“With the writers of Orringer’s generation who choose the Holocaust as a subject, we’re watching an inevitable transition from a literature that can remember to a literature that can only imagine. Does the winking magic realism of Jonathan Safran Foer’s ‘Everything is Illuminated’ call more attention to the author than to his subject? Does the Hollywood-style feel-goodery of David Benioff’s ‘City of Thieves’ put too smooth a polish on mass suffering and death?
Orringer avoids these pitfalls and many more by making brilliant use of a deliberately old-fashioned realism to define individual fates engulfed by history’s deadly onrush. She maintains a fine balance between the novel’s intimate moments — whose emotional acuity will be familiar to admirers of her 2003 story collection, ‘How to Breathe Underwater’ — and its panoramic set-pieces. Even those monumental scenes manage to display a tactful humility: This is a story, they keep reminding us, and it’s not bringing anybody back. With its moving acknowledgment of the gap between what’s been lost and what can be imagined, this remarkably accomplished first novel is itself, in the continuing stream of Holocaust literature, an invisible bridge.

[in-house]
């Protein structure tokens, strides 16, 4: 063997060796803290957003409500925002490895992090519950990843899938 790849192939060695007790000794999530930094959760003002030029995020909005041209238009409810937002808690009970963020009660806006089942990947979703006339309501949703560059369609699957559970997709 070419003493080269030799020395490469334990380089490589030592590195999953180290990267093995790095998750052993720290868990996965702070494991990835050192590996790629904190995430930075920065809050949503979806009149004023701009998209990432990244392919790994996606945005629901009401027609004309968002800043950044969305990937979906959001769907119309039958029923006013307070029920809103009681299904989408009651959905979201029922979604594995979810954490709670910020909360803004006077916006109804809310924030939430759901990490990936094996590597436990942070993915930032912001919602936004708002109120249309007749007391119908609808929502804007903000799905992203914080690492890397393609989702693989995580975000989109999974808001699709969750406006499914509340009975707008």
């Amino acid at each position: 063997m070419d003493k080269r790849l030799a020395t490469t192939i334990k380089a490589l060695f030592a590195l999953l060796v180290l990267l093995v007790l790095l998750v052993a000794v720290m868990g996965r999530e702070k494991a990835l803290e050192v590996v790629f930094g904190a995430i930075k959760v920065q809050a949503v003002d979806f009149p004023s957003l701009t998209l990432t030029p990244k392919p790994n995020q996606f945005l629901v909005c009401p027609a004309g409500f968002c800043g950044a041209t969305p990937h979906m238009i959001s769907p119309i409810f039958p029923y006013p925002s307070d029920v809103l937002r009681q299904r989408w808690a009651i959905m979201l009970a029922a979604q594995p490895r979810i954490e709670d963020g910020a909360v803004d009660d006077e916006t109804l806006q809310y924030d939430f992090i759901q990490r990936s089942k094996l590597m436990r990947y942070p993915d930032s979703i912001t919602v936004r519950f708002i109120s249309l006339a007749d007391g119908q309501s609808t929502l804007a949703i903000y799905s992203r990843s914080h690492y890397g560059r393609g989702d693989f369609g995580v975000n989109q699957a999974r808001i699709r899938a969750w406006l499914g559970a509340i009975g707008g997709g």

NB: This is not a new find–but I returned to it this week as I prepared for a seminar (happening later this morning) in which we’ll be discussing Orringer’s novel. And the words are all the more powerful this morning, as I consider remarks offered last night at a most special event at the CUNY Graduate Center, and as I discover news of the death today, in Hungary, of author Imre Kertesz.